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Morocco Week in Review 
December 28, 2019

Virtual Magazine of Morocco on the Web

Morocco’s Head of Government: Education Has Utmost Priority

While Morocco’s education sector is facing some of its darkest days, the Moroccan government says the sector has the highest priority.

By Yahia Hatim - Dec 22, 2019 Rabat

The sectors of education and training are “the first priorities” of the Moroccan government because they are essential levers for the country’s progress and development, said Morocco’s Head of Government Saad Eddine El Othmani. El Othmani made the statement on Saturday, December 21, at the opening of a national conference on “the private sector and the framework law 51.17 relating to education, training, and scientific research,” in Agadir. During his speech, El Othmani recalled the 32% increase in the education budget between 2016 and 2020.

The medinas of Morocco: An ultimate itinerary to exploring the country's heart and soul

In achieving a balance between modernity and tradition, Morocco is coming to terms with the challenges of the time.

Zeenat Hisam

In June, we decided to explore Morocco's enchanting cities and took a labyrinthine route into the country. From Casablanca, located at the central-western part, we traversed the northwestern cities of Rabat, Shafshawan and Tétouan. Finally, my daughter and I then came down to Fez in the central-north, proceeding to the southwestern city Marrakech, the last city on our two-week itinerary, before catching the return flight from Casablanca.

Sights and sounds of Rabat

As we got down from the train at the new Rabat-Agdal Railway Station, we marvelled at its state-of-the-art structure, facilities and ambiance. Opened in November 2018, along with the launch of the bullet train Al-Boraq, the station symbolises the transformation of the city into a dynamic modern metropolis, yet retaining some of its historic identity. The first thing you notice as you get out of the station and your taxi cruises down the boulevards is the street art in Rabat, the capital city of Morocco. It is not the kind of the art on the walls you occasionally come across in a teeming metropolis like Karachi. In Rabat, you discover eclectic murals painted in vibrant colours not just on the walls but on the facades of commercial buildings,

Will Travel For Zen: A Yoga Retreat In Mystical Morocco

Katherine Parker-Magyar Contributor Opinions expressed by Forbes Contributors are their own. From cities to jungles, I write about culture, travel and adventure.

It was two a.m. Western Sahara Time, the third night of my international yoga retreat. I was on the rooftop terrace of a riad in downtown  Marrakech, watching a cat slink between the geometric turrets of the high walls overlooking the city, convinced I was suffering a panic attack.
I use that term lightly, as I've never had a panic attack before, and wasn't sure I qualified at the exact moment, but it was undoubtedly the closest I'd ever come to the brink of internal chaos. How did I get here? 

Physically, I'd boarded a TAP Air plane bound for Portugal en route to Marrakech Menara Airport. Emotionally, it began months ago, when I learned about the ethos behind Souljourn Yoga and met its charismatic founder, Jordan Ashley, who was 25 when she envisioned her NGO. She'd give her first TED Talk on the subject a few short years later.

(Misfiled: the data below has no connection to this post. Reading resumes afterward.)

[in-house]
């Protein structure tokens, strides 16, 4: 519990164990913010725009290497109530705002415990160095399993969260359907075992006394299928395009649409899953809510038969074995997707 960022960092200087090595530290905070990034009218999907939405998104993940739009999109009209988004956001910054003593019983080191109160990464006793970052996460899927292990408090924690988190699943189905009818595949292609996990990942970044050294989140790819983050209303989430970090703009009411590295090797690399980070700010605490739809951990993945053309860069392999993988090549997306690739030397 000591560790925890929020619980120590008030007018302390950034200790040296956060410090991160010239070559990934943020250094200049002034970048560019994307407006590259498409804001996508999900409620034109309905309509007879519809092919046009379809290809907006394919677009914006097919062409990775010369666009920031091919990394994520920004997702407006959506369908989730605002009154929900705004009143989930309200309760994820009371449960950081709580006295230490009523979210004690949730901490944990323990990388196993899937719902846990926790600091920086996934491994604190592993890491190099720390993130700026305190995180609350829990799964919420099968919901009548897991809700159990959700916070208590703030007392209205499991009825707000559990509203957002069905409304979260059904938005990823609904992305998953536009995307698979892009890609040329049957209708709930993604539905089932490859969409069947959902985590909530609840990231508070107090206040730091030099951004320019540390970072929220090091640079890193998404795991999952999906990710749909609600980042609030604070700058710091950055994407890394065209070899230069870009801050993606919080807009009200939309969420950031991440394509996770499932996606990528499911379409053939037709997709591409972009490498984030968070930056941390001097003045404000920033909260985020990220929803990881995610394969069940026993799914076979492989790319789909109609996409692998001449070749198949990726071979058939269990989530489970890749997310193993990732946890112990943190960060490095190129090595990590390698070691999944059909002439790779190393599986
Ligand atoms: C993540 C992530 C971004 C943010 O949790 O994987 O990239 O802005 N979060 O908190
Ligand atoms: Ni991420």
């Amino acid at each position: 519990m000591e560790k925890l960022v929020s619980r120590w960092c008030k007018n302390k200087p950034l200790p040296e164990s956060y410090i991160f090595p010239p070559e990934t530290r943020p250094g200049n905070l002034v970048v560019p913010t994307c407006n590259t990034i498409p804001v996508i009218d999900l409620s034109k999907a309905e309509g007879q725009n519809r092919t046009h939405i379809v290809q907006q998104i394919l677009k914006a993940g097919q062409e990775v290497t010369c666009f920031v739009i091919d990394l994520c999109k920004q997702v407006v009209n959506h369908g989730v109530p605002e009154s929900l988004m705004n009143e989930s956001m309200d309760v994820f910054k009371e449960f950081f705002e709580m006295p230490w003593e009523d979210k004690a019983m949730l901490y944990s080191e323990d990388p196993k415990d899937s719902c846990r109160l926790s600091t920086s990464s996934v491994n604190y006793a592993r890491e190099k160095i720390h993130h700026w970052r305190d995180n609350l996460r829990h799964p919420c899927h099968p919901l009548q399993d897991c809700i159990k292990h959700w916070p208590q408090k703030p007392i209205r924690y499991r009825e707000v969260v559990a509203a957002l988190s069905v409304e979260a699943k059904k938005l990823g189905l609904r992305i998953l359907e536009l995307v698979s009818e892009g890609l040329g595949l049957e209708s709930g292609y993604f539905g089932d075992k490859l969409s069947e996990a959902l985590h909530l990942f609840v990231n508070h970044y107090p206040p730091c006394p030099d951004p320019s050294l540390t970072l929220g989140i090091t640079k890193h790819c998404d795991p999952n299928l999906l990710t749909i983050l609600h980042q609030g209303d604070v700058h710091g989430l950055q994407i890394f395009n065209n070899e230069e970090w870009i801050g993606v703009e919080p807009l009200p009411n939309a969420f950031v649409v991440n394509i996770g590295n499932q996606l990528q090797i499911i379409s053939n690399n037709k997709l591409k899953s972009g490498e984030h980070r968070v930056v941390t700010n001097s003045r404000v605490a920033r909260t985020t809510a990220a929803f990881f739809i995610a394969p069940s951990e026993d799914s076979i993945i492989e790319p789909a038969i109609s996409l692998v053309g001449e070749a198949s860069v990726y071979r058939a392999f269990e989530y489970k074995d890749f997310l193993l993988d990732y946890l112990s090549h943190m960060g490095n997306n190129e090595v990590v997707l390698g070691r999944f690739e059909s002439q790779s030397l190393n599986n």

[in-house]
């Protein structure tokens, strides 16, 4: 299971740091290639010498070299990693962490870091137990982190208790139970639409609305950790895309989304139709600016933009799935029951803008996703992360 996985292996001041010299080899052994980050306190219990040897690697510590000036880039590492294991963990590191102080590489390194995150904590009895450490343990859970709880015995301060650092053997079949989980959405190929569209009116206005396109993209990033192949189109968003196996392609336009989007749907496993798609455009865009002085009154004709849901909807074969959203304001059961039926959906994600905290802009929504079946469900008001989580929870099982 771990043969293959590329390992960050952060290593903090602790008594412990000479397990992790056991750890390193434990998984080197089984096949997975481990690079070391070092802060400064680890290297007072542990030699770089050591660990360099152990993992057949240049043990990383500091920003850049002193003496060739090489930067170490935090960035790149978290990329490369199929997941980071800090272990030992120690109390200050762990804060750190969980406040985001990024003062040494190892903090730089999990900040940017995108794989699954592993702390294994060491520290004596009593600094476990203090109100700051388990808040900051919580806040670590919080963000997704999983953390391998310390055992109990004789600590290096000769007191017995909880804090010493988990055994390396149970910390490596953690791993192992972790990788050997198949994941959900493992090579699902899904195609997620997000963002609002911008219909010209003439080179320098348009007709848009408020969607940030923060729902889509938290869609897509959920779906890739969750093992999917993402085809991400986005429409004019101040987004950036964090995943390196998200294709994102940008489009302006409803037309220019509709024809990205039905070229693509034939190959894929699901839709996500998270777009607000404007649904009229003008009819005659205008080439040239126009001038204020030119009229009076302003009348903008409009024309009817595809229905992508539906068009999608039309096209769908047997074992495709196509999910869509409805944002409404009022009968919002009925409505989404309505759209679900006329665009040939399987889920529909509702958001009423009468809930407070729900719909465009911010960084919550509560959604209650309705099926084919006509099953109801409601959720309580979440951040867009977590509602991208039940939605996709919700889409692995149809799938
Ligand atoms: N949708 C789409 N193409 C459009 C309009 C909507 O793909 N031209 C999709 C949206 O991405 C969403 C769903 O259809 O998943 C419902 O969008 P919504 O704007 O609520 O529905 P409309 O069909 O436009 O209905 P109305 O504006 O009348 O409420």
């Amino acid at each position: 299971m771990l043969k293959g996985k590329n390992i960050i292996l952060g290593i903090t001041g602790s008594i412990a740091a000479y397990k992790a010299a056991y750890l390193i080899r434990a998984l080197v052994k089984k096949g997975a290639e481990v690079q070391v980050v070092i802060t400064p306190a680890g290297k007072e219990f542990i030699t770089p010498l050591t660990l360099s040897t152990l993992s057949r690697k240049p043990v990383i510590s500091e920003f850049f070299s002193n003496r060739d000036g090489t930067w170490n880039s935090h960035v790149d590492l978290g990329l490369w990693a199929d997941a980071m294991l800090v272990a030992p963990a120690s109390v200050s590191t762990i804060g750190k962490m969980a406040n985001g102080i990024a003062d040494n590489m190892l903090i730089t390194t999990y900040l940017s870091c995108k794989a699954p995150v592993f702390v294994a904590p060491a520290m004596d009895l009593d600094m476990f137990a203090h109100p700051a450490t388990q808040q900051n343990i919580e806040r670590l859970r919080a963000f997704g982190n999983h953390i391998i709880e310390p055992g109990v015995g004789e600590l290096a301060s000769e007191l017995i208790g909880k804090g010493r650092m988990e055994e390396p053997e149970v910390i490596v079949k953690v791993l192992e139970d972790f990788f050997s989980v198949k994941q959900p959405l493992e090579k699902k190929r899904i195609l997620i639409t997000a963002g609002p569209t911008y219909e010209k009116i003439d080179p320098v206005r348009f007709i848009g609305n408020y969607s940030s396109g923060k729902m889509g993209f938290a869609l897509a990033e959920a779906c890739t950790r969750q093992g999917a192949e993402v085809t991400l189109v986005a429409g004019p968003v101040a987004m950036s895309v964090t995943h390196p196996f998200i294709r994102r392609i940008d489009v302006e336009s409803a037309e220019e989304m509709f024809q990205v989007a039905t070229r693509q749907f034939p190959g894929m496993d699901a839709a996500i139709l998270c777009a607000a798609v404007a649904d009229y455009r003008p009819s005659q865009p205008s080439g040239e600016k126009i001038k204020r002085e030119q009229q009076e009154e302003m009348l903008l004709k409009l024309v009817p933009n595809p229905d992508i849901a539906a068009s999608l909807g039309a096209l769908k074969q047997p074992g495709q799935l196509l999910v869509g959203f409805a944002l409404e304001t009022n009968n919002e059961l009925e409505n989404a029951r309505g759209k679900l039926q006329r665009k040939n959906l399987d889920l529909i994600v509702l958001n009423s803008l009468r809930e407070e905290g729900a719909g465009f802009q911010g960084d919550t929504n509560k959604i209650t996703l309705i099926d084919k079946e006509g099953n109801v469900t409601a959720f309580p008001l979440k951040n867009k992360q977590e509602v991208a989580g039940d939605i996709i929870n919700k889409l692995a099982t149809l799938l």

Morocco’s Development Model: A Quiet Revolution Towards the Future.

The new committee for a Moroccan development model includes six Moroccans from the diaspora who could revolutionize the process.

By Abdellah Boussouf - Dec 20, 2019

We can only be optimistic about the announcement of the members on Morocco’s new development model committee, released on December 12, 2019. Moroccan Ambassador to France Chakib Benmoussa will lead the committee after being appointed on November 19. After King Mohammed VI outlined the need for a new development model in his 2019 Throne Day speech and again in the King and People’s Revolution speech on August 20, Moroccans noticed a significant increase in public debate among civil society, political parties, intellectuals, and the Moroccan diaspora, even before the announcement of the list and the appointment of the president. This movement is an essential indication of the importance of the involvement of everyone in building Morocco’s future, where territorial justice and social development is concerned. ======================================

EU Bank Loans Spanish Bank €15 Million for Small Enterprises in Morocco

Morocco has received several loans from international banks for renewable energy projects, utilities, and disaster management.

By Safaa Kasraoui -  Safaa Kasraoui is a journalist at Morocco World News. Dec 20, 2019 Rabat

The European Bank for Reconstruction and Development (EBRD) gave a loan of  MAD 165 million ( €15 million) to Banco Sabadell Succursale Casablanca (BSC) to help finance small and medium-sized enterprises (SMEs) in Morocco. Both banks signed an agreement for the loan on December 19, allowing BSC to finance SMEs, Maghreb Arab Press (MAP) reported. Banco Sabadell Branch Casablanca (BSC) was established in 2009 as the Moroccan branch of Spain’s fourth-largest banking group, Banco Sabadell SA (BS). The news agency added that the agreement is “in line with the strong economic ties between the EBRD, Morocco and Spain, with the presence of a dense network of more than 600 Spanish companies in the Kingdom and a total of almost €4.5 billion in cumulative investments.” A founding member of the EBRD, Morocco became a country of operations in 2012.  The bank invested approximately €2 billion in Morocco through 60 projects. Morocco has received multiple loans recently from different international institutions, including the African Development Bank (AfDB), the World Bank, and the European Investment Bank.